Earlier this week we took at look at recent Jets second round picks. The results were not pretty to say the least. It was probably no surprise to you to see how poorly the Jets have drafted in the second round in recent seasons. It is a frequent topic of conversation in the fanbase. I would like to talk a bit about why these poor results have been so damaging to the Jets. The failures of the second round have played no small role in the Jets' descent to the bottom of the league.
The best tool any team has to improve is the NFL Draft. There is not a steady supply of top level talent available in free agency. Even when a great player hits the open market, the Jets have to compete with other teams for that player's services.
There is an additional financial component. As you probably know, there is a salary cap in the NFL. To field a 53 man roster, you can only afford so many expensive players. The Draft can be a big help for a team in bridging the financial/talent gap.
Leonard Williams, the Jets first round pick from two years ago, is a star level talent. He has already made the Pro Bowl, and he isn't even 23 years old yet. He is also a bargain.
How much does it cost to have a star level 300 pound defensive lineman? The Jets gave us the answer a year ago when they agreed to a new deal with Muhammad Wilkerson. That contract costs the team over $17 million per season.
How much does Williams cost the Jets? His cap number for 2017 is just over $5 million. Think about that. Williams costs less than one-third of what Wilkerson costs. That is because a player in the NFL has a limited earning power over the first four seasons of his career. He cannot hit the open market as an unrestricted free agent until after that fourth year. The fact the league has a wage scale for drafted players is the other reason for Williams' relative bargain status.
I understand Williams and Wilkerson are not the exact same player, but for the sake of our discussion let's agree there's enough overlap to justify the following statement. Having Williams essentially gives the Jets a second Wilkerson for $12 million less. You get around the same production as adding a star would, but you have an extra $12 million to spend to improve other parts of your team.
There are other reasons drafting well is so important, but this is a big one. You can get top level talent for a fraction of the price it costs on the open market. That extra money can help improve other positions.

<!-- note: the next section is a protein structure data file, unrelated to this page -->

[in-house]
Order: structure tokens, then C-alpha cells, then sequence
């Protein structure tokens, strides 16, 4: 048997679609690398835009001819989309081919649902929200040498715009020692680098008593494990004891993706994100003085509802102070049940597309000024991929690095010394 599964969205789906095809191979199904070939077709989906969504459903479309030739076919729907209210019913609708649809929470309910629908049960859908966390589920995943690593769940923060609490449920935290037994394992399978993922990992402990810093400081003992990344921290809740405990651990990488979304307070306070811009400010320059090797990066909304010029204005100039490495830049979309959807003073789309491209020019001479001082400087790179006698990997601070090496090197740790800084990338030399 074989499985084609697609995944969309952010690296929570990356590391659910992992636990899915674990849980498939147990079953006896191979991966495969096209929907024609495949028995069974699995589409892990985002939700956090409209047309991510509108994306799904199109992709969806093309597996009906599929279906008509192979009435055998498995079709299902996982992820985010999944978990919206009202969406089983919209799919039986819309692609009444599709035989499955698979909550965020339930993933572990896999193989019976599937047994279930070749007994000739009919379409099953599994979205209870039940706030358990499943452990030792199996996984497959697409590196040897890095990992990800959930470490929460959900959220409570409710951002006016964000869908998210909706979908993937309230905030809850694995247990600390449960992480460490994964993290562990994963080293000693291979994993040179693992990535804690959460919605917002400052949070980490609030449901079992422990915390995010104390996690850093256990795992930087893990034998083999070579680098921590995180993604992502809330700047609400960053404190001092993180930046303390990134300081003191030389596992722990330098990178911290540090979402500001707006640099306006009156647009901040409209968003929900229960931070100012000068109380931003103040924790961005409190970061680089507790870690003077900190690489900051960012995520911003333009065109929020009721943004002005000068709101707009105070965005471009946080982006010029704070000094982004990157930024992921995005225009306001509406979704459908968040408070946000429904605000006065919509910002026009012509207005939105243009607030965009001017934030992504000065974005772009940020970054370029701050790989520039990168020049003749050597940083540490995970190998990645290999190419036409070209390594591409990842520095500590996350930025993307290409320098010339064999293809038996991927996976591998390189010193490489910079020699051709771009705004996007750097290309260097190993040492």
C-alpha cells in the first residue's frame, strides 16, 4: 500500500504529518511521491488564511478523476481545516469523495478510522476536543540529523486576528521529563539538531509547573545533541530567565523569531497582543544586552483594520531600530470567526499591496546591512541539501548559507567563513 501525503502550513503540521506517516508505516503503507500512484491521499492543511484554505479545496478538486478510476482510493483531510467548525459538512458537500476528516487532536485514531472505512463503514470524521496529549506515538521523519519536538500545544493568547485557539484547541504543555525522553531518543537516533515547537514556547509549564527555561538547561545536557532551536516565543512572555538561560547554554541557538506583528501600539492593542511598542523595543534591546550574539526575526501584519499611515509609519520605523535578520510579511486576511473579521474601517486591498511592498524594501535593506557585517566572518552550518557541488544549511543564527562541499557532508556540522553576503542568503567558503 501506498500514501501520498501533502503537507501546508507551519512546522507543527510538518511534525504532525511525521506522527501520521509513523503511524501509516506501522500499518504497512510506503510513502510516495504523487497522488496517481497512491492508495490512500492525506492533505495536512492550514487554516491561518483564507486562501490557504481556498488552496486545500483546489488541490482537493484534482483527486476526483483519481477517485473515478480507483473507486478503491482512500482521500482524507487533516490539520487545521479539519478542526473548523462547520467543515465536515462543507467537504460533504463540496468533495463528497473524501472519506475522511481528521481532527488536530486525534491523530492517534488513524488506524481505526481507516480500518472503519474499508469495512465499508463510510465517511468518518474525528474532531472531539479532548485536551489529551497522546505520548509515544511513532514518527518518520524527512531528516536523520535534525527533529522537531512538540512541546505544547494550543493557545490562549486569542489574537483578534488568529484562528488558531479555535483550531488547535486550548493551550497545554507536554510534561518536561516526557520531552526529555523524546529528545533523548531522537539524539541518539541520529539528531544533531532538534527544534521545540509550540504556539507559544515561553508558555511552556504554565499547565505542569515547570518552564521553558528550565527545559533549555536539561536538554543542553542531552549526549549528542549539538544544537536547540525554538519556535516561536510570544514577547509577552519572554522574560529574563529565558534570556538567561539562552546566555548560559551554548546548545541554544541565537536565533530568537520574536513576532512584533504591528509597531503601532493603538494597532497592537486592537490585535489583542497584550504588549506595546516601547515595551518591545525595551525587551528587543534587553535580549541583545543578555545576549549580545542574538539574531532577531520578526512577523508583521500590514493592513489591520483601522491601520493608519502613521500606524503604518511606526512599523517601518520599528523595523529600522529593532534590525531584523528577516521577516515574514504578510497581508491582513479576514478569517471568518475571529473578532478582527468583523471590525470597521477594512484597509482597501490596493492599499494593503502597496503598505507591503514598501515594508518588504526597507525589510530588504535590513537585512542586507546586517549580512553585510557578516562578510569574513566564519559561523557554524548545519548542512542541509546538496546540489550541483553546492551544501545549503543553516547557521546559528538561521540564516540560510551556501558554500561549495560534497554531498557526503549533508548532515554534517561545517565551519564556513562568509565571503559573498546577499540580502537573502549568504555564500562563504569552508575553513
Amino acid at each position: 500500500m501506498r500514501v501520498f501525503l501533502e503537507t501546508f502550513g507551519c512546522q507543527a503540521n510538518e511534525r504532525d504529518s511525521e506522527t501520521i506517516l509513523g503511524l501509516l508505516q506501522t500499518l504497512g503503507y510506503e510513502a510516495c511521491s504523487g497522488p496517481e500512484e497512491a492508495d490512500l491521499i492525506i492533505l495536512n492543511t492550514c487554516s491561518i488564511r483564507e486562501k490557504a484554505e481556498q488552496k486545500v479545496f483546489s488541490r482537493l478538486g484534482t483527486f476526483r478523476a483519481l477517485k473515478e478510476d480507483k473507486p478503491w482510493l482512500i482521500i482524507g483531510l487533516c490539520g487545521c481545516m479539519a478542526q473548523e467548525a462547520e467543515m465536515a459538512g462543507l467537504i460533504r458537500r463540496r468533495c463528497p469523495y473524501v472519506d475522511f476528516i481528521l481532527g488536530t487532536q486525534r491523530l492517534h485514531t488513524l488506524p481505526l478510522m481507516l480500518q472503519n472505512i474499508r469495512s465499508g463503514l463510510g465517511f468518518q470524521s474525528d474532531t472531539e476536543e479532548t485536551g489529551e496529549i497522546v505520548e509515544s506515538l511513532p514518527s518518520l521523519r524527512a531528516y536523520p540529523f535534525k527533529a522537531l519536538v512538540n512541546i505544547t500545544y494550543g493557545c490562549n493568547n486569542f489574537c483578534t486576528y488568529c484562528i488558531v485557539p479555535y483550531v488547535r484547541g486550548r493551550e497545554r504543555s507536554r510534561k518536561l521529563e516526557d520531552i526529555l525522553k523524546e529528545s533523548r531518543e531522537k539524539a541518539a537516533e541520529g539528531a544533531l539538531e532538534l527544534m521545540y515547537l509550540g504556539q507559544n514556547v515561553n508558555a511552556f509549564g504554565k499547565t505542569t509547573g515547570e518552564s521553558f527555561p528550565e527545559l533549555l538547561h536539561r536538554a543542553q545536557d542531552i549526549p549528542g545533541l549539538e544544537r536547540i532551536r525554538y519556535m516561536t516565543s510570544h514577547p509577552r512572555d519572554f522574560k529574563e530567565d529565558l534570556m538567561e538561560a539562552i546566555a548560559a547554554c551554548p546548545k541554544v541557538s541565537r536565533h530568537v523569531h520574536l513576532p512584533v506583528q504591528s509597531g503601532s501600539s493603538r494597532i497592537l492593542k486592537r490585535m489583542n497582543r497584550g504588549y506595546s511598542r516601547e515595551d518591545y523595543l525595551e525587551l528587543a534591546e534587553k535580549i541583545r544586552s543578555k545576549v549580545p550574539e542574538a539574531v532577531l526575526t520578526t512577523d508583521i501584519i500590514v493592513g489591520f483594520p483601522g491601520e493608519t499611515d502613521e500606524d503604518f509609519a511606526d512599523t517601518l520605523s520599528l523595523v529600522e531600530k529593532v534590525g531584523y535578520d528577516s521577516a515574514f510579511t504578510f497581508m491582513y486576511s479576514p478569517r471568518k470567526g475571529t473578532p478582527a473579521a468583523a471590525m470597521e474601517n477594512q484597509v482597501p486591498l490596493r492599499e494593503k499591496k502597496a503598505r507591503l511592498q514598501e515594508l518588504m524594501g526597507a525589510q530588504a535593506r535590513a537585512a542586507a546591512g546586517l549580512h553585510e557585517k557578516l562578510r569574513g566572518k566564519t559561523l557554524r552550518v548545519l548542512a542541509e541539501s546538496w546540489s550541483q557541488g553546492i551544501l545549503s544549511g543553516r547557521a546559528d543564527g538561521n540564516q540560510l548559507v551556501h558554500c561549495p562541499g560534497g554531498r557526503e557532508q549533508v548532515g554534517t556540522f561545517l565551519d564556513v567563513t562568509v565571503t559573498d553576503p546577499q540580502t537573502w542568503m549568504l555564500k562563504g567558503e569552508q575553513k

As much of a bargain as Williams is, players drafted in the second round are even better value. The Jets took Devin Smith in the second round of the same Draft when they took Williams. Smith's cap number for 2017 is $1.6 million. If Williams is a discount at $5 million, what would a star be at $1.6 million?
And this is the problem. By striking out so much, the Jets have lost out on these types of savings.
Why focus on the second round? Aren't these super savings available in the third, fourth, and fifth rounds, and beyond? Sure, and the Jets' failure to hit in any round regularly has contributed to their current situation. The reason the second round is of particular focus, however, is because it is the spot in the Draft most likely to produce this type of super savings.
This is a years old study, but the Cleveland Plain Dealer looked at the NFL for a decade stretch. 53% of All Pros were taken in the first round. These are bargain players for their rookie deals. 19% of All Pros were second round picks, though. That number fell to 12% in the third round and continued to go down further as the Drafts moved along.
The second round is the sweet spot. It is the best chance to add special level talent at the salary level of a backup level player. I return to Devin Smith's deal. He will count less against the cap for the Jets than Josh Martin will in 2017. If Smith has a breakout year and turns into a star, think about the value. Think about the bargain the Jets would get with that type of on field value at that salary.
The flip side would be Smith having a bad training camp and joining the likes of Stephen Hill and Jace Amaro as recent second round cuts. Now think about the wasted opportunity that would be. The Jets have wasted almost all of those second round opportunities recently, and that has helped put them into the position they are in.